Whether it’s to invest in the house, the family, or that sports car you’ve always dreamed of, accessing the entirety of your tax-free Pension Commencement Lump Sum (PCLS) in one go can be a tempting option.
If you’re approaching 55, or there already, it’s important that you understand the impact of your choice to take or leave your lump sum. This decision is going to affect your retirement after all.
If you’re looking to access your cash, you’ll need to know what options you have available. So, should you take it or leave it?
In the past, savers were able to take up to 25% of their pension pot tax-free but were forced to purchase an annuity to provide income in retirement.
While this option is still on the table, since 6 April 2015, savers have been able to choose to keep their pension invested to continue to target growth, while drawing income down from their pot as and when they require. This is known as flexi-access drawdown.
Understanding the changes in pension policy can be confusing. The best way to compare options is to look at this in practice.
If at retirement you have a pension pot of £100,000 and decide to take your whole tax-free lump sum in one go, you’ll receive a one-off sum of £25,000 tax-free. You would need to pay tax on the remainder of the pension when you access it, whether that is as cash, or as income received through a flexi-access drawdown product or annuity.
You’ll be taxed on this money at your highest income tax band so it’s very important to be aware of any other income tax you’re paying that year. For example, if you are still in full or part-time work you are going to be using up some of your tax-free allowance already. By planning ahead you can ensure that your pension or annuity income isn’t taxed more than it needs to be.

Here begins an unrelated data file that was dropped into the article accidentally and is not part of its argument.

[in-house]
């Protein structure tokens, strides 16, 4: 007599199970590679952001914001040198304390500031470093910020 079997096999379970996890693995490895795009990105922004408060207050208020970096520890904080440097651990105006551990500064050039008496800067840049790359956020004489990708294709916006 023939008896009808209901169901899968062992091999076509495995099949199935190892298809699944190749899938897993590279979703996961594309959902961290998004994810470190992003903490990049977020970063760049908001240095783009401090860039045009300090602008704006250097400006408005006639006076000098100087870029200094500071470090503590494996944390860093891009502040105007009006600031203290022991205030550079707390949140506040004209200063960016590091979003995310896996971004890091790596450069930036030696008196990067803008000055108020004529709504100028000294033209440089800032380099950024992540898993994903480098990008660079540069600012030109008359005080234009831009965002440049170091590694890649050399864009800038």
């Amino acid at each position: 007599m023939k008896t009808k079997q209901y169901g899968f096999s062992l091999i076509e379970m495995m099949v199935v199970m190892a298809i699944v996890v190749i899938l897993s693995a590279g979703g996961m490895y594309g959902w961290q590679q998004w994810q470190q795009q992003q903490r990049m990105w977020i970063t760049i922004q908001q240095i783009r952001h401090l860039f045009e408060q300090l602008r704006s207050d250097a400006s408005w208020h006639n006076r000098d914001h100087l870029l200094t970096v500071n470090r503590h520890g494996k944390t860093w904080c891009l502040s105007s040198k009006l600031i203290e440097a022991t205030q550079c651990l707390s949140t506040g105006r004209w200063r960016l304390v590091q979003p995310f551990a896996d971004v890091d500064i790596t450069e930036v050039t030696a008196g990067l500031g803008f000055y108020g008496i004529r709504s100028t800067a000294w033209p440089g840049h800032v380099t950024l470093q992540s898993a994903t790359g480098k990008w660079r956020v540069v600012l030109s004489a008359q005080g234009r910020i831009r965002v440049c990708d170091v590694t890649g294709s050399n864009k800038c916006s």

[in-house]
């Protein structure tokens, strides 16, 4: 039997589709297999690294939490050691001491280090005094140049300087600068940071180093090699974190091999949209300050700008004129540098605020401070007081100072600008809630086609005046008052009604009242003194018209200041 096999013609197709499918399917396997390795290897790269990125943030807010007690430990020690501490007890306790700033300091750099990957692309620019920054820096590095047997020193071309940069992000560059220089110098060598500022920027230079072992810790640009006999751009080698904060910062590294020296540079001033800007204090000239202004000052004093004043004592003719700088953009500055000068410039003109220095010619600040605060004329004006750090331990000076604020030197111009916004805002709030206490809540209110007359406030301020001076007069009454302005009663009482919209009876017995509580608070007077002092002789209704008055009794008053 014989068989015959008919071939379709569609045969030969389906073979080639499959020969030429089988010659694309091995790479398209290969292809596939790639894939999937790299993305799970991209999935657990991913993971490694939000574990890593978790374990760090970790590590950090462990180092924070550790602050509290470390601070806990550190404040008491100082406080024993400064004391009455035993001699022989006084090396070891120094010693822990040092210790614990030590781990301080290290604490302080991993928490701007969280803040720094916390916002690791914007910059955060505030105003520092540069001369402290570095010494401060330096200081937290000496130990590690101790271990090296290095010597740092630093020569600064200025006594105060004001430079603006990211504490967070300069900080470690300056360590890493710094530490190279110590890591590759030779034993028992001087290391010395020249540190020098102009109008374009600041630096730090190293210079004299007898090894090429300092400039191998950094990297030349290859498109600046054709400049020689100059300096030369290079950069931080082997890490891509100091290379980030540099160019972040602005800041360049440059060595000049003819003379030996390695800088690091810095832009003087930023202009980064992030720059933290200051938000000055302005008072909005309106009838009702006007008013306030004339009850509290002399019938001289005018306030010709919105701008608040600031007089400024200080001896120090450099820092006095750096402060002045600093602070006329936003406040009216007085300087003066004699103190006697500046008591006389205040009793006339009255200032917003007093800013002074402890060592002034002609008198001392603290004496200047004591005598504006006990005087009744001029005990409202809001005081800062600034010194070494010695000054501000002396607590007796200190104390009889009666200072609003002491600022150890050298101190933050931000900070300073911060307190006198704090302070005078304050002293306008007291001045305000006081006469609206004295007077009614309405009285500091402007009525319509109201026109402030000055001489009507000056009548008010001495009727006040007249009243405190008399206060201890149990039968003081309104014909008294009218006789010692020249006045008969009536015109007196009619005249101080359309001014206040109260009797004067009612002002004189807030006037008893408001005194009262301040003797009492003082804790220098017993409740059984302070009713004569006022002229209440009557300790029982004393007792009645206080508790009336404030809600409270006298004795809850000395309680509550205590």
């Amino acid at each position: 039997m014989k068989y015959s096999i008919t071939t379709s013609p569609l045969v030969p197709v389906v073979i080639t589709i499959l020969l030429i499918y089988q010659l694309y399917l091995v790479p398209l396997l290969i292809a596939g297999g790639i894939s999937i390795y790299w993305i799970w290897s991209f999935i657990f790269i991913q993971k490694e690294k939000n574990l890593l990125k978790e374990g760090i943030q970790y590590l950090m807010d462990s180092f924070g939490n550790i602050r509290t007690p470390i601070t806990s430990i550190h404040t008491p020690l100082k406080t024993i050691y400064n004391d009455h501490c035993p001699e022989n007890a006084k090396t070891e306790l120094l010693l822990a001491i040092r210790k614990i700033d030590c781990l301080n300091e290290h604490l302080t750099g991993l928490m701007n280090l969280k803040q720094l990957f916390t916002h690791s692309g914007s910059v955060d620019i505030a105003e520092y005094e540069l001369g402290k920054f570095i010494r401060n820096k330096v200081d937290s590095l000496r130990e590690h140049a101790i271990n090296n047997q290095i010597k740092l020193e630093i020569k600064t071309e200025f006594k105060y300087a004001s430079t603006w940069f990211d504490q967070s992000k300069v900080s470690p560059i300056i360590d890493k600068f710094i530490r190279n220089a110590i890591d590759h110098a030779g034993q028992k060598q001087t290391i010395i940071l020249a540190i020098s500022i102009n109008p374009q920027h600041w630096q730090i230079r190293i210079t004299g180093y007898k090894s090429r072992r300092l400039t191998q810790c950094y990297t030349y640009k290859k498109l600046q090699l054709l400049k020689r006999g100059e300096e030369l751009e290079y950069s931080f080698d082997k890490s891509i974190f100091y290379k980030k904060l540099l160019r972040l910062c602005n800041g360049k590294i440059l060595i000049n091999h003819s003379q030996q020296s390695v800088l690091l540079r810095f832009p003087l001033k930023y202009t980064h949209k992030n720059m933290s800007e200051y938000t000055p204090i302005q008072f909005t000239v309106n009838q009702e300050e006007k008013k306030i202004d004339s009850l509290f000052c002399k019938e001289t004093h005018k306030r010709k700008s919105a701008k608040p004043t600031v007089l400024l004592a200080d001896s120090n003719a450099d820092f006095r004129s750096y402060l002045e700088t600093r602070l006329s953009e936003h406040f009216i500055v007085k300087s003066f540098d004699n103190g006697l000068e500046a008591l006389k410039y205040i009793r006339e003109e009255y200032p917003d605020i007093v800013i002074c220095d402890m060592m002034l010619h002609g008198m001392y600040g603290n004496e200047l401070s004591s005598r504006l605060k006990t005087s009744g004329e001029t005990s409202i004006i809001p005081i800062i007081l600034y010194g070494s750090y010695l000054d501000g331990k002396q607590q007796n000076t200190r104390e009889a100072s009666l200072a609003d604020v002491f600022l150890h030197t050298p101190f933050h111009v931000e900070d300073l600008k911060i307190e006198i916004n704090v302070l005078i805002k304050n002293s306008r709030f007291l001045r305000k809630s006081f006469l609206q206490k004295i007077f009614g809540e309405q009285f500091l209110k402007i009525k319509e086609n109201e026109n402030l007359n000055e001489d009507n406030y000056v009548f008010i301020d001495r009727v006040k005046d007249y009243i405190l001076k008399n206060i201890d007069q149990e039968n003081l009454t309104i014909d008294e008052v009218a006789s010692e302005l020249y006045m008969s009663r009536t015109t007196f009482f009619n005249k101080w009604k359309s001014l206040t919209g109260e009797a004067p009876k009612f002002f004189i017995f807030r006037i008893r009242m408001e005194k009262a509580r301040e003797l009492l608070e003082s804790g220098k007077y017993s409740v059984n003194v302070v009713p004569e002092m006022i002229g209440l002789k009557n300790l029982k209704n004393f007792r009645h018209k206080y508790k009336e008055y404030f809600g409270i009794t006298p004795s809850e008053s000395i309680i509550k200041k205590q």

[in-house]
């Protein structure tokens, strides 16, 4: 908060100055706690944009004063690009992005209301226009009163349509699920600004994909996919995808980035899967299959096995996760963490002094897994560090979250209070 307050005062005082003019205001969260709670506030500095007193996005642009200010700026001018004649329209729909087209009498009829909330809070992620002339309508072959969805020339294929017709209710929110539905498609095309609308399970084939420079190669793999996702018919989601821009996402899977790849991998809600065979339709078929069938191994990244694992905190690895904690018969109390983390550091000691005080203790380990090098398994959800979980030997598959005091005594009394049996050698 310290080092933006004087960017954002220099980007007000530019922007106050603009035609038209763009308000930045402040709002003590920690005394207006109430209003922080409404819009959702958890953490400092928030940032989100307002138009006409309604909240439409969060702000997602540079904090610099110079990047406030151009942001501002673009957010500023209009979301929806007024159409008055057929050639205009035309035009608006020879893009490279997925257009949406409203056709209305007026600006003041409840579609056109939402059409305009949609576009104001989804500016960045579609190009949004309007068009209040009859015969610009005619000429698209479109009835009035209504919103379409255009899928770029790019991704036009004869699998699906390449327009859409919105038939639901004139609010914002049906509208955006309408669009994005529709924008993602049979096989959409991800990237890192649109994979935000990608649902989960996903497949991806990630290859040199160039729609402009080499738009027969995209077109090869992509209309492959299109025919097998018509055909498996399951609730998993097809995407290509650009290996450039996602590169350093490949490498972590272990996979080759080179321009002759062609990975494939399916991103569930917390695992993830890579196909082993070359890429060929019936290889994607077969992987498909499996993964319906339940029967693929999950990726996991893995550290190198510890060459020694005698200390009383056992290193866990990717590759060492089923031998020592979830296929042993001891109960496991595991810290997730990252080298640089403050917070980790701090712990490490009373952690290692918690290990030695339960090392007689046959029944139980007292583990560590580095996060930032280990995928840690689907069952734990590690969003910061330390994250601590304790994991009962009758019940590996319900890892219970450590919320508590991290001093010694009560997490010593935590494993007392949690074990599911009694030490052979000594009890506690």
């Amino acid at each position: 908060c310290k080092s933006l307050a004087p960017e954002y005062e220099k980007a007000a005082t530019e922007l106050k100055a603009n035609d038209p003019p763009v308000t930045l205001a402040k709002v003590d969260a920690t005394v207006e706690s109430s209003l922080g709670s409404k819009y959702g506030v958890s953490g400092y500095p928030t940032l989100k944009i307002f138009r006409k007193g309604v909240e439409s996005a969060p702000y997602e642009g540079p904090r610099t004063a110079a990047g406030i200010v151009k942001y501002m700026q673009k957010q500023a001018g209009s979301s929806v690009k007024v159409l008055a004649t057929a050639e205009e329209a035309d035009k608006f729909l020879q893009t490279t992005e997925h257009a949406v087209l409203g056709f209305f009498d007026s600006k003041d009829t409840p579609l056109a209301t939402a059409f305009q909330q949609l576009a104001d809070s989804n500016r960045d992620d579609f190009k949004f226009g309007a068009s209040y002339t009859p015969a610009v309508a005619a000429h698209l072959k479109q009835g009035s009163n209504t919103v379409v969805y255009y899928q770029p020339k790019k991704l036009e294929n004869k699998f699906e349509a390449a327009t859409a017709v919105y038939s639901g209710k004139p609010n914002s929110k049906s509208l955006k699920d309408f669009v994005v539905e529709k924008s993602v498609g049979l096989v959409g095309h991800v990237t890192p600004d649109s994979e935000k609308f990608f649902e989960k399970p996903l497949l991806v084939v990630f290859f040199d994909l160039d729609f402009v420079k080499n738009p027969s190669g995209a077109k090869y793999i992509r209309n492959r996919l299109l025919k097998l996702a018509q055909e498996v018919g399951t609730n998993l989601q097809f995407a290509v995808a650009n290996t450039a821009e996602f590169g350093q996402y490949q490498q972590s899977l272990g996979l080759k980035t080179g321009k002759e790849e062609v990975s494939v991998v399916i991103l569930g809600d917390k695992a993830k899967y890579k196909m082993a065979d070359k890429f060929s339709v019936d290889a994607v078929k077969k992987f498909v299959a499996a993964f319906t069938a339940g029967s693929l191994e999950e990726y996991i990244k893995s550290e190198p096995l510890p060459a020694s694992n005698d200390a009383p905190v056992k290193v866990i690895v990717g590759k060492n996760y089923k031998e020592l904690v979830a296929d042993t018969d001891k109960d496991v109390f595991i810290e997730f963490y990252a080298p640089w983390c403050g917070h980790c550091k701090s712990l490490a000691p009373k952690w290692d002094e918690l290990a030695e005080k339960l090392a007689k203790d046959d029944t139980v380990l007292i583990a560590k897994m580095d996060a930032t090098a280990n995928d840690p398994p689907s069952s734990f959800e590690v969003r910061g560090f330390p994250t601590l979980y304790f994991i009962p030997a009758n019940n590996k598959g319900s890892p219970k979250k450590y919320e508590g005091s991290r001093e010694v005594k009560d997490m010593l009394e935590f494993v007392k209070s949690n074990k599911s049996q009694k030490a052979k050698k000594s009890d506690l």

Taking cash in smaller chunks, in this situation, therefore could be a better option long-term.
It can be tempting to access the tax-free lump sum in your pension as cash, as soon as it’s available. Remember though, that’s less money remaining to purchase an annuity or a flexi-access drawdown product. And that means a lower level of income likely from those products with which to support your retirement.
You can currently choose to take the lump-sum at any point after 55, but with flexi-draw down can choose when to take the income, deferring this until it’s needed (when you give up work for example). Even with greater flexibility, by taking 25% you’re reducing the amount you have left to invest, and to live on.
Withdrawing money from a pension pot isn’t as simple as just taking money from a current account for example. The money that you take will have an impact on your retirement planning as a whole and can involve some quite complicated calculations, and some important decisions about you and your life.
The decision to take a lump sum or not is down to you, but it’s not the only option on the table.
The new pension freedoms have changed the way we approach financial planning in retirement. The freedom is great, but it means getting expert advice is important to understand what options are available, and the impact that your choices – to withdraw 25% tax-free as an example – will have on your retirement.